Headshot Photography : adapting the lighting setup
With headshot photography in the studio, there are several setups such that consistently give great, repeatable results. One such lighting setup is Clamshell Lighting, for example. The results are always solid. Just looks great. In this link with articles on headshot photography, you can read up about some of these lighting setups. While I alway enjoy working with clients to give them outstanding headshots and business portraits, it is an extra bit of fun when I meet a client who wants something extra. Something a little different perhaps.
Megan needed new headshots, and wanted headshots that looked a little dramatic, yet “soft”. We came up with a variety of images, of which the photo shown here is one example.
Here is how I changed up the lighting to get to this result, which is subtly different:
The lighting gear used, and setup of the lights
The main light is a Profoto D1 with a 3′ RFi Softbox Octa. It is set up on a Matthews Low Boy Junior light-stand (B&H). The flash itself is attached to the light-stand with a Cambo RD-1101 Redwing Compact Boom Arm (B&H), with helps angle the light better.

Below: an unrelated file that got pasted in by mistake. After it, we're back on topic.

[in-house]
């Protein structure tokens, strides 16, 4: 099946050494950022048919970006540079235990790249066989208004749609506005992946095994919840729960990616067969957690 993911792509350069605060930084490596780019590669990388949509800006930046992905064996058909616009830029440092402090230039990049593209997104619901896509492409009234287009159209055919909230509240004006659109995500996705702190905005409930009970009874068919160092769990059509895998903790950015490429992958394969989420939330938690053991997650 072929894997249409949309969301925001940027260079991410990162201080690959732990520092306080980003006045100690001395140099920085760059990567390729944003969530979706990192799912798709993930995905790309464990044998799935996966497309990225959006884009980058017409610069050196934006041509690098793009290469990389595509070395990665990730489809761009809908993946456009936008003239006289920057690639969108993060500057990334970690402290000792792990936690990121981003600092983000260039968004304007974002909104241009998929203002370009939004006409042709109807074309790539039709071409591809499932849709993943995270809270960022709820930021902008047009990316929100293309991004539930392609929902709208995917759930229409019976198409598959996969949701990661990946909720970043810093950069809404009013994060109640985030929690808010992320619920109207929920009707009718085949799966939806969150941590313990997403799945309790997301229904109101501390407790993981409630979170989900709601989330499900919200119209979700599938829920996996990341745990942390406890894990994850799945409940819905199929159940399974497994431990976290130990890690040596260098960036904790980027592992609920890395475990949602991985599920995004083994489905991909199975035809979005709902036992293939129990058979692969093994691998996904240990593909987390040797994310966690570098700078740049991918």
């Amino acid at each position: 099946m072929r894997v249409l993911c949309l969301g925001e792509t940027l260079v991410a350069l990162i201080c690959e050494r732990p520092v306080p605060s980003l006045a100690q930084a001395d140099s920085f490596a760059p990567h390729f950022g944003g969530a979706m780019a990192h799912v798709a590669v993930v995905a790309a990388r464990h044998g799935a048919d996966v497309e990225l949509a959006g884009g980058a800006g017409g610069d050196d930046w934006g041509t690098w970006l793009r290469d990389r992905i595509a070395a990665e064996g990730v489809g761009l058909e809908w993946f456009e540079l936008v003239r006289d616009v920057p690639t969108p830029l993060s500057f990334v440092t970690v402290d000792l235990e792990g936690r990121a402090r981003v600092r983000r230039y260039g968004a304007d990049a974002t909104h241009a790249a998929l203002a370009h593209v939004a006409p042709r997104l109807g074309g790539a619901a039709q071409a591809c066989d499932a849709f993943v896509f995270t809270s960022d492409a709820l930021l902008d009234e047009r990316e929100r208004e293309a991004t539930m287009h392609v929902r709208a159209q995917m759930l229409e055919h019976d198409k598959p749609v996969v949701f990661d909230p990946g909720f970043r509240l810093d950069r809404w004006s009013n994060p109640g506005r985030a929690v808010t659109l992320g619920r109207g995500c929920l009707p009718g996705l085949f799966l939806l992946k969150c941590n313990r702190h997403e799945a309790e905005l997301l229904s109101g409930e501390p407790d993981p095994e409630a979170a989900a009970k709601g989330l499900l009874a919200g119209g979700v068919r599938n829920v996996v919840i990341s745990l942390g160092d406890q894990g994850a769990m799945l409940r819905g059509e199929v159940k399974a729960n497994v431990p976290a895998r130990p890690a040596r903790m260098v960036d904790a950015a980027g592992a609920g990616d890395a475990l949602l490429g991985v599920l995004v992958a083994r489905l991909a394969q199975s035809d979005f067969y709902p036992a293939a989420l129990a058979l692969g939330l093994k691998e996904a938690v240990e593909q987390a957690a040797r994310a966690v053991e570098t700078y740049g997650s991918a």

I really do love that the lights in my studio are on roller wheels. I don’t have to pick up a C-stand and move it around. I just roll the lights in position.
Then fill-light coming from behind me would be the Profoto 5-ft RFi Octa Softbox (B&H / Amazon), with a Profoto D2 flash 500Ws (B&H / Amazon). In the BTS photo, you can see the edge of it filling the top right-hand corner of the frame. For the main photo, I stood in front of this light.
You can also see the computer screen on the standing table. I always shoot tethered to the computer. This is, in my opinion, essential when working with a client in the studio.
Then there are two background lights, angled towards Megan – Profoto 2×3 RFi softbox (B&H / Amazon) with a Profoto D1 flash each. These lights gave a combination of hair-light / rim-light. The light spilling from this also gently lit the backdrop. btw – no gels on the rim-lights. That warm tint to her hair is her hair color when lit like that.
Camera settings and camera gear used for this sequence of photos
- 1/250 @ f/4 @ 100 ISO
Shooting with the 70-200, I was able to compress the perspective, so that at f/4 the backdrop was in interesting out-of-focus accent behind her.
- Studio portraits – different setups for different looks
- Clam-shell lighting for headshots and portraits
- Dramatic portrait & headshot lighting in the studio
- Creating dramatic studio lighting with Profoto A2 flashes
- Headshot photographer NJ